The furor over tough new Arizona immigration law will take the form of rallies, vigils, marches, and protests beginning next Thursday, the day the law is scheduled to take effect.
The statute, which requires state and local law enforcement agencies to check the immigration status of people they stop for other reasons, and makes it a state crime to be in the country illegally, is the subject of seven lawsuits, the third of which, brought by the Justice Department, was heard Thursday. No injunction has yet been issued to stop the law.
“Events are happening all over the state because the eyes of the nation and the world are on Arizona,” says Jennifer Allen, executive director of Border Action Network, one of the activist groups planning events to protest the law.
The protests will extend beyond Arizona, as well. The National Day Laborer Organizing Network (NDLON) has 56 partners signed up to protest – from Action Langley Park in College Park, Md., to Working Hands Legal Clinic in Chicago. Separate protests are also planned in South Bend, Ind., and elsewhere across the country. Economic boycotts of Arizona have been proposed since the law's passage, and have seen varying levels of success.
The executive director of NDLON, Pablo Alvarado, calls the law "absolutely unacceptable to our community," and said that the organizers are urging peaceful resistance. “The other side has legislators and men with badges, but these are the only tools we have at our disposal,” he says. Mr. Alvarado says some union-sponsored caravans of workers are already scheduled to head to Phoenix from Los Angeles to protest the law.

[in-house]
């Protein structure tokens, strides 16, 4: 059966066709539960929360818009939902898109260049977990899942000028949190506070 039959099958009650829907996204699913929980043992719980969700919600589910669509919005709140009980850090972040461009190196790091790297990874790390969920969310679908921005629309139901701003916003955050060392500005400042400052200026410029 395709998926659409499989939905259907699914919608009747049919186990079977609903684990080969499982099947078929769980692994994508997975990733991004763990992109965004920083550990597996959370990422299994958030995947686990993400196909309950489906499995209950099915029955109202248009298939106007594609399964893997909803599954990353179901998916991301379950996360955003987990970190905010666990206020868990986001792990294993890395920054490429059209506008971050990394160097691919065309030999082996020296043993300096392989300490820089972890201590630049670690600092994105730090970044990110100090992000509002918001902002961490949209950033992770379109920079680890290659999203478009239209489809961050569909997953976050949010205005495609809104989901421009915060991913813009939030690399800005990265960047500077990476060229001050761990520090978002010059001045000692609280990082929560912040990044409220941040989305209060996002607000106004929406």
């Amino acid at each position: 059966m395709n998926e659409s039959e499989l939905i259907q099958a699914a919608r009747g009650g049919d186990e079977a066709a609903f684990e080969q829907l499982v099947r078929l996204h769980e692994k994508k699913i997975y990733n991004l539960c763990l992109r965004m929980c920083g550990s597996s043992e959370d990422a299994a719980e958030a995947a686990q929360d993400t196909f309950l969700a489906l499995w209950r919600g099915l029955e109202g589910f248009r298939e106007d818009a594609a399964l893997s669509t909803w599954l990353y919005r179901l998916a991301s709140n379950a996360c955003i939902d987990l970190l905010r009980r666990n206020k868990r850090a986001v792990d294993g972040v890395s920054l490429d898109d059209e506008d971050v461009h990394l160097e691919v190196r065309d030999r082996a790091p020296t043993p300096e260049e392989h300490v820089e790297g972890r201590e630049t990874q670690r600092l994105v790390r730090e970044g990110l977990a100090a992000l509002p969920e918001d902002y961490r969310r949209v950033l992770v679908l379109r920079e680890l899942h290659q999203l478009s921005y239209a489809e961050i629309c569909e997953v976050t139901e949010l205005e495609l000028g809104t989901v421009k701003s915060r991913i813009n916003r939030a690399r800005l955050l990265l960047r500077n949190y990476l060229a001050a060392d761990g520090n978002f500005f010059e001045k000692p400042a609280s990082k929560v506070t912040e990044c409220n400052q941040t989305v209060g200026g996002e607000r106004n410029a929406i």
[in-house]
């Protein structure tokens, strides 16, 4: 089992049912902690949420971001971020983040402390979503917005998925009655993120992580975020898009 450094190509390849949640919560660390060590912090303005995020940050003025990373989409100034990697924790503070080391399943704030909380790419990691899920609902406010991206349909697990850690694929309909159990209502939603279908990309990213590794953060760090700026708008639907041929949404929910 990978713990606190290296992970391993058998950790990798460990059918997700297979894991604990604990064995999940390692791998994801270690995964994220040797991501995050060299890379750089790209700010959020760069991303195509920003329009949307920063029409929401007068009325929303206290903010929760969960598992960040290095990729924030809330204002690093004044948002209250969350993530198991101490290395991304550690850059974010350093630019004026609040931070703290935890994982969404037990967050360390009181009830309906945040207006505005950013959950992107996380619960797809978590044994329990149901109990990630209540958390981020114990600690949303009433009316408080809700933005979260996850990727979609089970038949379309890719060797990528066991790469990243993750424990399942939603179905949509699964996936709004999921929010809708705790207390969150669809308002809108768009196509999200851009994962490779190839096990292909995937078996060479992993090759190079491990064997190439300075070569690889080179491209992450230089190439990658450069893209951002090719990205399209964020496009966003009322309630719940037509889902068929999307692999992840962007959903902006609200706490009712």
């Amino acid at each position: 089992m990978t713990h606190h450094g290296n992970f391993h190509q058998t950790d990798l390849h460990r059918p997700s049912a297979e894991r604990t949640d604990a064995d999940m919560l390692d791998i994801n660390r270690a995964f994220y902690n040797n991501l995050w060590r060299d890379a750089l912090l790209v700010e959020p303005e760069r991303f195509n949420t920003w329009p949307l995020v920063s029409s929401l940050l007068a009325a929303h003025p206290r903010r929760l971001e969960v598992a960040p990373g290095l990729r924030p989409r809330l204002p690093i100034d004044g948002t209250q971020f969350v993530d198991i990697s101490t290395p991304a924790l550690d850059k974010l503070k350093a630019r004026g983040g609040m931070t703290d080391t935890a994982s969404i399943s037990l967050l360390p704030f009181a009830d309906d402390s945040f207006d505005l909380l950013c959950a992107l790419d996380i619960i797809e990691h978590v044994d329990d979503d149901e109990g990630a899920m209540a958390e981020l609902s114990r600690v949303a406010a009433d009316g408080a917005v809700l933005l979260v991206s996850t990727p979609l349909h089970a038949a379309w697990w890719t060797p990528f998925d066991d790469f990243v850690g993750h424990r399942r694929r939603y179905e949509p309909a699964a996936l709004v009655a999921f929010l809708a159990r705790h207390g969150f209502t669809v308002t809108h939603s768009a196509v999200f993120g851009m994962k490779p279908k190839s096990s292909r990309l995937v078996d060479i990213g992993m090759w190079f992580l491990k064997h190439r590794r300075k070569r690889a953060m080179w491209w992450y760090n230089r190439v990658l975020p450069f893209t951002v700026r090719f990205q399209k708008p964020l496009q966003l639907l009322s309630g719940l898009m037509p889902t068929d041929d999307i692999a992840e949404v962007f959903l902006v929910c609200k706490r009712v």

“An illegal immigrant is someone who bleeds ... our country, and takes [unfair] advantage of everything America has to offer,” says Daniel Smeriglio, president and founder of Voice of the People, a group based in Hazelton, Pa. He says his group plans to make that point on street corners with bullhorns beginning July 30.
The seven lawsuits may be the more effective paths to repealing the law, but legal analysts say protests like those planned engage the public attention in ways that simply following the details of a lawsuit do not.
“This is the classic tactic of civil disobedience championed by Martin Luther King in the 1960s,” says Robert Pugsley of Southwestern Law School. “It’s a very useful way of demonstrating the justness of the protesters’ cause as they see it.”
Maricopa County Sheriff Joe Arpaio warns protesters to remain orderly. Seven were arrested Thursday outside District Court in Phoenix for obstructing an intersection with a protest sign, and Sheriff Arpaio says he isn't afraid to arrest more.
“No one is going to intimidate this sheriff and I know they are not intimidating the courts,” he says in a phone interview. The Phoenix Police Department urged those coming to protest to engage in "lawful and peaceful demonstrations," in a statement.
"There is always tension between protesters and counter protesters at events like these," says Mr. Smeriglio, "but I support and applaud anyone coming out to voice their opinion. It’s the American way."